A Pair of New Social Games: Google+ Captures Pirates, Facebook Takes EA’s Risk

Google is launching a new social game today on Google+, the third title to launch exclusively on its social network. Meantime, Electronic Arts also rolled out a new title today on Facebook that represents a follow-up to its big hit The Sims Social.

The two independent moves illustrate how quickly the social games industry evolves.

Rather than tell the stories separately, here’s an overall look at how Google plans to chip away at Facebook’s dominance as a platform, and how EA is challenging Zynga as the top social game maker.

Google said this morning that its third exclusive game has launched on Google+, meaning that it will have the game before any other social network for the next 30 days. The other two were Rovio’s Angry Birds and Kabam’s The Godfather.

The new game, Pirates: Tides of Fortune, was created by Israeli developer Plarium.

The game has a city-building theme, where you must build rum distilleries, lumber yards and gold mines so you can build ships and defend yourself. A fun twist is that the game can be set to speak to you in Pirate or English, French, German, Spanish or Russian.

Meanwhile, Electronic Arts, the second-largest social game maker on Facebook behind Zynga, is following up the successful launch of The Sims Social with a Hasbro game title, Risk: Factions.

Instead of replicating the board game or console version of the game, EA says it has added a plot. Players must pick a faction, either the Humans, led by General William P. McGutterpants; an army of fearless Cats led by the honorable Generalissimo Meow; or a militia of brain-starved Zombies led by the cadaverous Colonel Stiffenberg.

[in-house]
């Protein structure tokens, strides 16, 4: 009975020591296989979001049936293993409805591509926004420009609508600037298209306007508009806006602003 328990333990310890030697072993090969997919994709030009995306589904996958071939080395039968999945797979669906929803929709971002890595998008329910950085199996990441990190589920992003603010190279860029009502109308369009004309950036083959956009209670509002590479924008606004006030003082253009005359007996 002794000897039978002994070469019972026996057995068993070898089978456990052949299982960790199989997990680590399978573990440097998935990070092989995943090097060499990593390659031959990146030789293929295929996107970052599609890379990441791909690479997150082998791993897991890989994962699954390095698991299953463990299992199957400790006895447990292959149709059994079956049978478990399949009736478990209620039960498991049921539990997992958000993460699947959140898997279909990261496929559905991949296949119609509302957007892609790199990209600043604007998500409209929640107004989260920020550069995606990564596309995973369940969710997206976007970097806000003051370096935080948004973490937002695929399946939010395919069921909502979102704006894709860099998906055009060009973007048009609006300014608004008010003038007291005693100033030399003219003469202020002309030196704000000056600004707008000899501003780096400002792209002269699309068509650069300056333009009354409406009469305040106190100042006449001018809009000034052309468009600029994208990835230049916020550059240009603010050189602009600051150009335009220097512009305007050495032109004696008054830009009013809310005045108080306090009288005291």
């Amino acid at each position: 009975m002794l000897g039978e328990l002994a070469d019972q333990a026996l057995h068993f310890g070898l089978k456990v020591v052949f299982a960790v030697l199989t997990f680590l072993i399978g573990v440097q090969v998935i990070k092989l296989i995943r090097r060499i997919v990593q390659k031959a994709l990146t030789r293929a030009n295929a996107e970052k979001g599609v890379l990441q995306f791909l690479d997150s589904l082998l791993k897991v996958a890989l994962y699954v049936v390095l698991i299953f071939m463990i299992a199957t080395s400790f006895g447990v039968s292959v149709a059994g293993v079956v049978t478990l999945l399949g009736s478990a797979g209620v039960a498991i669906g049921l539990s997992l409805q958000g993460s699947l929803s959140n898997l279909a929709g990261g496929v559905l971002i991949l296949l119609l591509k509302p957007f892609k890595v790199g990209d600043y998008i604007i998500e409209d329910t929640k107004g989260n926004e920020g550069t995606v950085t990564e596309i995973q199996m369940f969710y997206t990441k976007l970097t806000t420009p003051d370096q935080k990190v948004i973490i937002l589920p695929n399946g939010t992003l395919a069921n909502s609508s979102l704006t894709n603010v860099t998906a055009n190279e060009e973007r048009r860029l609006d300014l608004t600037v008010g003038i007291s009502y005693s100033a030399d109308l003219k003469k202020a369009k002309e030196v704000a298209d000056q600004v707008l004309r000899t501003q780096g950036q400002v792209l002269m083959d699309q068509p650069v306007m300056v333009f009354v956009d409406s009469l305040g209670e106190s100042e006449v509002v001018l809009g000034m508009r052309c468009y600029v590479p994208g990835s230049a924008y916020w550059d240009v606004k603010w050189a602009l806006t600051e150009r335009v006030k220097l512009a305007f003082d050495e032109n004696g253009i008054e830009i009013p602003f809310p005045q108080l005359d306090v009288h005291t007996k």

Each develops special weapons, which give each faction a different strategy, and then players get to attack one another by rolling the dice. Players can also develop their military base to build up their troops and construct factories to produce weapons.

Some social games companies are opting to offer Google an exclusive because the search company says it will help promote the game. Also, although Google+ has a smaller network of users, it takes a smaller cut of the revenues — 5 percent compared to Facebook’s 30 percent — so it’s possible any revenue difference can equal out.

Still, Facebook has the larger gaming presence, totaling around 200 million users worldwide. At this point, it isn’t worth mentioning that it has gained a new exclusive, either.

Zynga easily tops the social games charts, but Electronic Arts is slowly creeping up through a combination of acquisitions and games based on well-known brands.

At one time, The Sims Social was close to toppling Zynga’s CityVille game as the largest game on Facebook, but it has since slipped in the rankings, trailing behind several other Zynga titles, according to AppData.

EA has launched other Hasbro titles on Facebook, including Scrabble and Monopoly Millionaires, but neither became an overnight hit. Its second-most popular game is Bejeweled, which it gained through its acquisition of PopCap in July.


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Just as the atom bomb was the weapon that was supposed to render war obsolete, the Internet seems like capitalism’s ultimate feat of self-destructive genius, an economic doomsday device rendering it impossible for anyone to ever make a profit off anything again. It’s especially hopeless for those whose work is easily digitized and accessed free of charge.

— Author Tim Kreider on not getting paid for one’s work